In the neo-classical market, the state can intervene to avoid imperfections such as labour monopolist and monopsonist. In the state regulation, there are two main forces to influence the wages. One is the direct forces in laws such as the National Minimum Wage (NMW) and Anti-discrimination. The other is the indirect forces through control over public sector and the knock on effect (Domino effect) into the private sector.
According to the official website of Department of Trade & Industry (DTI), the national minimum wage is an important government strategy which aims to provide employees with decent minimum standards and fairness in the workplace. With the protection of NMW, employers can not give the pay below the hourly rates of NMW. Therefore, it can avoid the monopsony power to pay less than the minimum wage of the law in the labour markets. In addition, the laws of anti-discrimination also affect the wages of employees. They regulate the equality at work.
According to Torrington, Hall, Haylor, and Mayers (1992: 238), “The main groups experiencing discrimination and for whose benefit anti-discrimination legislation has been introduced are women and different racial groupings”. Therefore, there are Sex Discrimination Act 1975 and Race Relations Act 1976 to legislate against discrimination at work. Besides, there is also Equal Pay Act 1970 to attempt to end pay discrimination against women (Rose, 2004:207). Therefore, through the Equal Pay Act female employees can be protected from the unfair discrimination. It can also eliminate the discriminatory rates of payment for women.
Furthermore, the indirect forces in state regulation are public sector and the knock on effect (Domino effect) into the private sector. According to Millward et al (2000: 194-196), in 1984, collective bargaining is the main type of pay determination of a majority of employees in 94 per cent of public sector workplaces and in the majority of these, multi-employer negotiations are in 82 per cent in setting pay. In 1990, the proportion of the type of pay determination by collective bargaining in public sector workplaces fell from 94 per cent to 71 per cent.
This is because that the government ended collective bargaining over pay for many health professionals through the introduction of a pay review body. In 1987, a similar situation happened in the education sector. Though multi-employer bargaining was the dominant form of pay determination among public sector workplaces, it also fell from 82 per cent to 58 per cent in 1990. In contrast, the proportion of pay determination without negotiation but with some reference to an external body (e. g. by central government via a pay review body) rose from 3 per cent in 1984 to 16 per cent in 1990.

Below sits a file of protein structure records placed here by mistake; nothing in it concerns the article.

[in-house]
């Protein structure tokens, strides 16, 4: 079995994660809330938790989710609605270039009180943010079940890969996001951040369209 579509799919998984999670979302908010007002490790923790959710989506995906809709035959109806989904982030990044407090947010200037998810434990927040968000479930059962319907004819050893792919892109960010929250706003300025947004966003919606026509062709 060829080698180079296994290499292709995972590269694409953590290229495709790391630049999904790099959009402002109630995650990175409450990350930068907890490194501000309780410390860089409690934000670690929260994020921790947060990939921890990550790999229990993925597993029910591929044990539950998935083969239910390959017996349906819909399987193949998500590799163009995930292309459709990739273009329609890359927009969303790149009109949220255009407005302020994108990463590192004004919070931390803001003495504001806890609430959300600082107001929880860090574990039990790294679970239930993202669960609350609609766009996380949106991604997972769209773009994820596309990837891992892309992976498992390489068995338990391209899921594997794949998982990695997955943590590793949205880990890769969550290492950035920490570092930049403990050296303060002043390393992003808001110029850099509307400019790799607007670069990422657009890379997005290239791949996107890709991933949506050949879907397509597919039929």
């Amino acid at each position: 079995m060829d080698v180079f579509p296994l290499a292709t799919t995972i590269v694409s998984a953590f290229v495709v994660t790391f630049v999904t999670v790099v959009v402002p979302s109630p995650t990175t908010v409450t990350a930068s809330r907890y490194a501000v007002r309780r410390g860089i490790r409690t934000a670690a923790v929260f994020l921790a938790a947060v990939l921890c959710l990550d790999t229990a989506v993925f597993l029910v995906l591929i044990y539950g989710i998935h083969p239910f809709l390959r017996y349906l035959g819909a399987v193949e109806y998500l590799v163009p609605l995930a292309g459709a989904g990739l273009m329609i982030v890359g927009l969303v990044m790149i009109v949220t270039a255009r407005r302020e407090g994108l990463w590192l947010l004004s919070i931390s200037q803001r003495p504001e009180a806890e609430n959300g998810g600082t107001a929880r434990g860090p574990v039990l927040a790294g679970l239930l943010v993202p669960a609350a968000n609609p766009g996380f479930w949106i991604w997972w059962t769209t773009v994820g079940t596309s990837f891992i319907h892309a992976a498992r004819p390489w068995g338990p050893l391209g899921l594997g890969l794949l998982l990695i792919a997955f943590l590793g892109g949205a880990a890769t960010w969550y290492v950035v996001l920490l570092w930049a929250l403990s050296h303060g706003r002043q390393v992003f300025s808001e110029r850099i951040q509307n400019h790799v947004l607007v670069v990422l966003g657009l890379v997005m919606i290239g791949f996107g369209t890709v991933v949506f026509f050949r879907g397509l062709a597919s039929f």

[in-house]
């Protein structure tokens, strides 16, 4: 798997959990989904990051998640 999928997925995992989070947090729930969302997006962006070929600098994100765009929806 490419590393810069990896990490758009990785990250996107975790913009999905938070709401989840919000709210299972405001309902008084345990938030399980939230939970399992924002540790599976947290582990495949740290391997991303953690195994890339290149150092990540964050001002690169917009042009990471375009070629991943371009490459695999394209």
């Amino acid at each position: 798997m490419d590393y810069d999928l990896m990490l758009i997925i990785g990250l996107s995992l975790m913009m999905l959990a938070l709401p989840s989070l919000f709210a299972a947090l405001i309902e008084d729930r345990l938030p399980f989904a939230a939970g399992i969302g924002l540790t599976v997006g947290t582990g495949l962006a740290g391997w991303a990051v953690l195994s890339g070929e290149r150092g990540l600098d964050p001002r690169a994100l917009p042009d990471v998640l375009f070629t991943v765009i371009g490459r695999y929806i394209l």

The same trends continued in the 1990s. The proportion of pay determined by collective bargaining fell again from 71 per cent in 1990 to 63 per cent in 1998. The multi-employer bargaining also fell from 58 per cent in 1990 to 39 per cent in 1998. However, the proportion of pay determination without negotiation but with pay review body rose from 16 per cent in 1990 to 29 per cent in 1998. Therefore, in public sector, collective bargaining remained the most common type of pay setting, but other activities became more prevalent, especially the review body recommendations replaced multi-employer agreements.
Since in public sector collective bargaining and multi-employer negotiation declined, there is some extent knock on effect (Domino effect) into the private sector. In 1984, the proportion of pay determination of private sector by collective bargaining is in 36 per cent. It fell to 29 per cent in 1990. By 1998, only 14 per cent of a majority of employees with trade unions negotiated the pay by collective bargaining in private sector. The trend of multi-employer negotiations also has the same situation. The proportion fell from 17 per cent in 1984 to 3 per cent in 1998.
It is obvious that the multi-employer agreements declined and followed by an increase in unilateral, organization-wide decision-making without collective bargaining in the 1990s in private sector (Millward et al, 2000: 190-193). Therefore, “In private service industries, unilateral forms of pay determination by management were already dominant in the early 1980s, but their importance grew steadily so that by 1998 nearly nine in every ten workplaces had their pay set without reference to trade unions. Multi-employer agreements all but disappeared. Enterprise-level pay setting largely replaced joint regulation” (ibid: 221).
Inside the Firm There are two main forces to cause the wage differentials inside the firm. One is the pay structures and the other is the payment systems. Every organization has a hierarchical pay structure. It is set by job analysis, an essential element of job evaluation. According to Torrington, Hall, and Taylor (2005:619), “Job evaluation is the most common method used to compare the relative values of different jobs in order to provide the basis for a rational pay structure”. Here is the definition of job evaluation from ACAS. “Job evaluation is concerned with assessing the relative demands of different jobs within an organization.